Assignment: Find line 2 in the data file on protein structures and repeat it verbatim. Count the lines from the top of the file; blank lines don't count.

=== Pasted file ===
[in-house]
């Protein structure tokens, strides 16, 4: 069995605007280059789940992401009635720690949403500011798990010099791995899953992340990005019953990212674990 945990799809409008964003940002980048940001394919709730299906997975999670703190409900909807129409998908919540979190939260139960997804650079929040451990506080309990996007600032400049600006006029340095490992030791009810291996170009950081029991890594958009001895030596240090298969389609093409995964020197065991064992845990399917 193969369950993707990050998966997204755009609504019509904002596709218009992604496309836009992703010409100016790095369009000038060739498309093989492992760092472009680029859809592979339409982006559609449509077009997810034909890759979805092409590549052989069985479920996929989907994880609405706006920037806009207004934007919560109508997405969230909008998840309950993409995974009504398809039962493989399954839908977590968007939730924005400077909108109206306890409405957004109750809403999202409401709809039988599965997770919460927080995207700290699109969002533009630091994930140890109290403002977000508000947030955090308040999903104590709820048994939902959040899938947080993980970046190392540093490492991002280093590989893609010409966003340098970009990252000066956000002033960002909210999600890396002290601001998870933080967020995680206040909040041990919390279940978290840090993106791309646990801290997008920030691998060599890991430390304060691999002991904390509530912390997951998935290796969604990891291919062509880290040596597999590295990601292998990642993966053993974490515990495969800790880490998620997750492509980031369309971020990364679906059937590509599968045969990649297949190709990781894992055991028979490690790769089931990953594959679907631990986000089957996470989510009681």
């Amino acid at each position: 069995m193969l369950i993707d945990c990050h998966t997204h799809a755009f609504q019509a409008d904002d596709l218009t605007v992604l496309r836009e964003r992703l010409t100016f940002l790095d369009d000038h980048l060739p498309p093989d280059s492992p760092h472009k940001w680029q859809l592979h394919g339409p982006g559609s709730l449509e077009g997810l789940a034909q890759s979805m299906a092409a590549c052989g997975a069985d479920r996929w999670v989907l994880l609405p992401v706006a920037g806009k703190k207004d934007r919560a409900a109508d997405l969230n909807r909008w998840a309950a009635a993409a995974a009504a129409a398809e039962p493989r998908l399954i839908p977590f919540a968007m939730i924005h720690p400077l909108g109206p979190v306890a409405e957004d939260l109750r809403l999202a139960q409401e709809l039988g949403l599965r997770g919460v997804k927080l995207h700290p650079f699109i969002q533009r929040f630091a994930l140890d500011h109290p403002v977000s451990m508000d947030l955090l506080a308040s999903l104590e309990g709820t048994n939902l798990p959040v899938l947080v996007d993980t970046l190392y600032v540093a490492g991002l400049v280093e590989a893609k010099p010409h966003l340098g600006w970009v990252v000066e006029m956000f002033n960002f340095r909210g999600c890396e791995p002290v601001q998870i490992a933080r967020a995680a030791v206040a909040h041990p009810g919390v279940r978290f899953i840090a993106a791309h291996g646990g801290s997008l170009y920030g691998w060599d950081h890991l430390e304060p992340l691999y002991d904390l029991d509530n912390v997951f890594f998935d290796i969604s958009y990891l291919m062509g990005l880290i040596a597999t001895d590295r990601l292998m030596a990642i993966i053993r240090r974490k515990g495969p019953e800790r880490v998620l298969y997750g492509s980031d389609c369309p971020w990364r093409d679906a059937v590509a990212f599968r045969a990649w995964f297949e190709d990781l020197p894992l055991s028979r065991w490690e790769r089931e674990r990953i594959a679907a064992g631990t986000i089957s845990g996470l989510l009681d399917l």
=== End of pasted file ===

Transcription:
């Protein structure tokens, strides 16, 4: 069995605007280059789940992401009635720690949403500011798990010099791995899953992340990005019953990212674990 945990799809409008964003940002980048940001394919709730299906997975999670703190409900909807129409998908919540979190939260139960997804650079929040451990506080309990996007600032400049600006006029340095490992030791009810291996170009950081029991890594958009001895030596240090298969389609093409995964020197065991064992845990399917 193969369950993707990050998966997204755009609504019509904002596709218009992604496309836009992703010409100016790095369009000038060739498309093989492992760092472009680029859809592979339409982006559609449509077009997810034909890759979805092409590549052989069985479920996929989907994880609405706006920037806009207004934007919560109508997405969230909008998840309950993409995974009504398809039962493989399954839908977590968007939730924005400077909108109206306890409405957004109750809403999202409401709809039988599965997770919460927080995207700290699109969002533009630091994930140890109290403002977000508000947030955090308040999903104590709820048994939902959040899938947080993980970046190392540093490492991002280093590989893609010409966003340098970009990252000066956000002033960002909210999600890396002290601001998870933080967020995680206040909040041990919390279940978290840090993106791309646990801290997008920030691998060599890991430390304060691999002991904390509530912390997951998935290796969604990891291919062509880290040596597999590295990601292998990642993966053993974490515990495969800790880490998620997750492509980031369309971020990364679906059937590509599968045969990649297949190709990781894992055991028979490690790769089931990953594959679907631990986000089957996470989510009681």